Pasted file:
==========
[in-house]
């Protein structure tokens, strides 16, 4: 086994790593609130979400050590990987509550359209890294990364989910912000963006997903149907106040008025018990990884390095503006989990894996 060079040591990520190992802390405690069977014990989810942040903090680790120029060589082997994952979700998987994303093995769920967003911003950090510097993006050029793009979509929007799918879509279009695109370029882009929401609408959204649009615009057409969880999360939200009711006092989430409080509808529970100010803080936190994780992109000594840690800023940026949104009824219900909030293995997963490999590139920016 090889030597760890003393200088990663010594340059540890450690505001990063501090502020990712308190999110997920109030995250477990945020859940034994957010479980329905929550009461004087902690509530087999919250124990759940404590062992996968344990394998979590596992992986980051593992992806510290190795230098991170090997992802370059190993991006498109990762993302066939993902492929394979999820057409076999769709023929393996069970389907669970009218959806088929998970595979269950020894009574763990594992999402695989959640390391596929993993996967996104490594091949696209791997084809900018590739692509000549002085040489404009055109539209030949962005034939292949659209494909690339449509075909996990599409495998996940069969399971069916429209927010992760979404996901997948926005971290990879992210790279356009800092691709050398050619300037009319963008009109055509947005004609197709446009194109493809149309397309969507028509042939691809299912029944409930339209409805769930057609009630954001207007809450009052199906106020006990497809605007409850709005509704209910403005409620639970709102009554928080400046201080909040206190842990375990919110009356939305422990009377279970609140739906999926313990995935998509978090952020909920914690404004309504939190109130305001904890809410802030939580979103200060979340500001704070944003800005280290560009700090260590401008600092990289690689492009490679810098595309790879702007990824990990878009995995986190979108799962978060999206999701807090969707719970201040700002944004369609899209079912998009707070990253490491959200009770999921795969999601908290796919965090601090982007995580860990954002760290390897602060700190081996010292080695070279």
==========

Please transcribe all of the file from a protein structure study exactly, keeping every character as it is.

[in-house]
């Protein structure tokens, strides 16, 4: 086994790593609130979400050590990987509550359209890294990364989910912000963006997903149907106040008025018990990884390095503006989990894996 060079040591990520190992802390405690069977014990989810942040903090680790120029060589082997994952979700998987994303093995769920967003911003950090510097993006050029793009979509929007799918879509279009695109370029882009929401609408959204649009615009057409969880999360939200009711006092989430409080509808529970100010803080936190994780992109000594840690800023940026949104009824219900909030293995997963490999590139920016 090889030597760890003393200088990663010594340059540890450690505001990063501090502020990712308190999110997920109030995250477990945020859940034994957010479980329905929550009461004087902690509530087999919250124990759940404590062992996968344990394998979590596992992986980051593992992806510290190795230098991170090997992802370059190993991006498109990762993302066939993902492929394979999820057409076999769709023929393996069970389907669970009218959806088929998970595979269950020894009574763990594992999402695989959640390391596929993993996967996104490594091949696209791997084809900018590739692509000549002085040489404009055109539209030949962005034939292949659209494909690339449509075909996990599409495998996940069969399971069916429209927010992760979404996901997948926005971290990879992210790279356009800092691709050398050619300037009319963008009109055509947005004609197709446009194109493809149309397309969507028509042939691809299912029944409930339209409805769930057609009630954001207007809450009052199906106020006990497809605007409850709005509704209910403005409620639970709102009554928080400046201080909040206190842990375990919110009356939305422990009377279970609140739906999926313990995935998509978090952020909920914690404004309504939190109130305001904890809410802030939580979103200060979340500001704070944003800005280290560009700090260590401008600092990289690689492009490679810098595309790879702007990824990990878009995995986190979108799962978060999206999701807090969707719970201040700002944004369609899209079912998009707070990253490491959200009770999921795969999601908290796919965090601090982007995580860990954002760290390897602060700190081996010292080695070279």